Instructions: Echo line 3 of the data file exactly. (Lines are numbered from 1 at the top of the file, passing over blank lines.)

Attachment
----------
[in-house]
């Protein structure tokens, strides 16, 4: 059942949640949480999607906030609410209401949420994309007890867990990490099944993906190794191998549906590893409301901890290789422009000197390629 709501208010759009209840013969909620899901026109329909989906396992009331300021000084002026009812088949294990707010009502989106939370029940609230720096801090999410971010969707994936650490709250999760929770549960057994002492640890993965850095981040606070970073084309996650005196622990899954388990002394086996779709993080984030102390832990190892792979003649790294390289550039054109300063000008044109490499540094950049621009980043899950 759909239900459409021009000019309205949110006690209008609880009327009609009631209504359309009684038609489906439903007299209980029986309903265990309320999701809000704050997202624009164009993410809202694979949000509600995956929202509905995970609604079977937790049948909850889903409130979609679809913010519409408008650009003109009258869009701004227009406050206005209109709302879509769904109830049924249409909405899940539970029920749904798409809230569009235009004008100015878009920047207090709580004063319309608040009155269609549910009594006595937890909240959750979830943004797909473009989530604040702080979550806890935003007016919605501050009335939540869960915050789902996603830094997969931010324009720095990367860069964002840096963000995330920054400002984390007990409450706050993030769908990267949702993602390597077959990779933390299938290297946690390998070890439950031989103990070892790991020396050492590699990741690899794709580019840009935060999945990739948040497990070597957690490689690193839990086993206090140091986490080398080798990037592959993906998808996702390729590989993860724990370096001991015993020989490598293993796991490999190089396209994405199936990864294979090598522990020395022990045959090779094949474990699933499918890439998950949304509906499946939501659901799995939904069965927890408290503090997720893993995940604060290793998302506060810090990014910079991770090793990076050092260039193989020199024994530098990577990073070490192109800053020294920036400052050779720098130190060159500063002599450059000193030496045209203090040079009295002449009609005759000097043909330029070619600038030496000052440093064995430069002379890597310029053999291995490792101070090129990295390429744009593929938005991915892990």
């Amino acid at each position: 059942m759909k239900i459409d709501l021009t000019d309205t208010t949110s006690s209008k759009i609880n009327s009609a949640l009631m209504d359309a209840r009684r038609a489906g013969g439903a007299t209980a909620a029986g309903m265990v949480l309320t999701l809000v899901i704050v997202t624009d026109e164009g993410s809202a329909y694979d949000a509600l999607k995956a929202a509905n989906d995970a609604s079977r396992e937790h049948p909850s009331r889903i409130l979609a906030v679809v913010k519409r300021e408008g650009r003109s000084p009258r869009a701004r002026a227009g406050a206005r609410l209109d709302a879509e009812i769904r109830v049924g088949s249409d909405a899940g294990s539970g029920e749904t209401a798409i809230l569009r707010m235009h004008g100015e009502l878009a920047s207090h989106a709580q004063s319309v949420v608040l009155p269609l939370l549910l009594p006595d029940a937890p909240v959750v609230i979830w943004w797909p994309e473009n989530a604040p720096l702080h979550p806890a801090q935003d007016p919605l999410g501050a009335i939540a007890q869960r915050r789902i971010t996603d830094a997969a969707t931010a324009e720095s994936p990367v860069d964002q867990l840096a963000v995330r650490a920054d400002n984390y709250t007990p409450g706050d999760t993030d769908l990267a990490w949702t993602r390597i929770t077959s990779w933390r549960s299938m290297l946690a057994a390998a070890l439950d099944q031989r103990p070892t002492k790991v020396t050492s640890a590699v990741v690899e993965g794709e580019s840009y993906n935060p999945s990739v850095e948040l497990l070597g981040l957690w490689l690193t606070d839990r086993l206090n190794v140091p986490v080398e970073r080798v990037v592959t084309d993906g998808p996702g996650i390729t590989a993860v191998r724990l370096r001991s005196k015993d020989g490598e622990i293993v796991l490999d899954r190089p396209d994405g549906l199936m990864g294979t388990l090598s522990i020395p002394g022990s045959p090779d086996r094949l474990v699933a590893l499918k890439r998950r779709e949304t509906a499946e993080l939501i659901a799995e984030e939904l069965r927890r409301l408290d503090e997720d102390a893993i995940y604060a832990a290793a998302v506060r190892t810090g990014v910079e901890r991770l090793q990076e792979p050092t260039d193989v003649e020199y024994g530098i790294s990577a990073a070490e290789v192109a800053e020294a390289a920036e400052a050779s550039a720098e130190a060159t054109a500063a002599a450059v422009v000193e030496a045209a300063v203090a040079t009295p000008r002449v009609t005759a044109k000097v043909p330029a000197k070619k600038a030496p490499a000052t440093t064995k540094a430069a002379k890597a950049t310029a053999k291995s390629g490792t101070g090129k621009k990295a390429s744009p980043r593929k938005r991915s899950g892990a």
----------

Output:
């Amino acid at each position: 059942m759909k239900i459409d709501l021009t000019d309205t208010t949110s006690s209008k759009i609880n009327s009609a949640l009631m209504d359309a209840r009684r038609a489906g013969g439903a007299t209980a909620a029986g309903m265990v949480l309320t999701l809000v899901i704050v997202t624009d026109e164009g993410s809202a329909y694979d949000a509600l999607k995956a929202a509905n989906d995970a609604s079977r396992e937790h049948p909850s009331r889903i409130l979609a906030v679809v913010k519409r300021e408008g650009r003109s000084p009258r869009a701004r002026a227009g406050a206005r609410l209109d709302a879509e009812i769904r109830v049924g088949s249409d909405a899940g294990s539970g029920e749904t209401a798409i809230l569009r707010m235009h004008g100015e009502l878009a920047s207090h989106a709580q004063s319309v949420v608040l009155p269609l939370l549910l009594p006595d029940a937890p909240v959750v609230i979830w943004w797909p994309e473009n989530a604040p720096l702080h979550p806890a801090q935003d007016p919605l999410g501050a009335i939540a007890q869960r915050r789902i971010t996603d830094a997969a969707t931010a324009e720095s994936p990367v860069d964002q867990l840096a963000v995330r650490a920054d400002n984390y709250t007990p409450g706050d999760t993030d769908l990267a990490w949702t993602r390597i929770t077959s990779w933390r549960s299938m290297l946690a057994a390998a070890l439950d099944q031989r103990p070892t002492k790991v020396t050492s640890a590699v990741v690899e993965g794709e580019s840009y993906n935060p999945s990739v850095e948040l497990l070597g981040l957690w490689l690193t606070d839990r086993l206090n190794v140091p986490v080398e970073r080798v990037v592959t084309d993906g998808p996702g996650i390729t590989a993860v191998r724990l370096r001991s005196k015993d020989g490598e622990i293993v796991l490999d899954r190089p396209d994405g549906l199936m990864g294979t388990l090598s522990i020395p002394g022990s045959p090779d086996r094949l474990v699933a590893l499918k890439r998950r779709e949304t509906a499946e993080l939501i659901a799995e984030e939904l069965r927890r409301l408290d503090e997720d102390a893993i995940y604060a832990a290793a998302v506060r190892t810090g990014v910079e901890r991770l090793q990076e792979p050092t260039d193989v003649e020199y024994g530098i790294s990577a990073a070490e290789v192109a800053e020294a390289a920036e400052a050779s550039a720098e130190a060159t054109a500063a002599a450059v422009v000193e030496a045209a300063v203090a040079t009295p000008r002449v009609t005759a044109k000097v043909p330029a000197k070619k600038a030496p490499a000052t440093t064995k540094a430069a002379k890597a950049t310029a053999k291995s390629g490792t101070g090129k621009k990295a390429s744009p980043r593929k938005r991915s899950g892990a």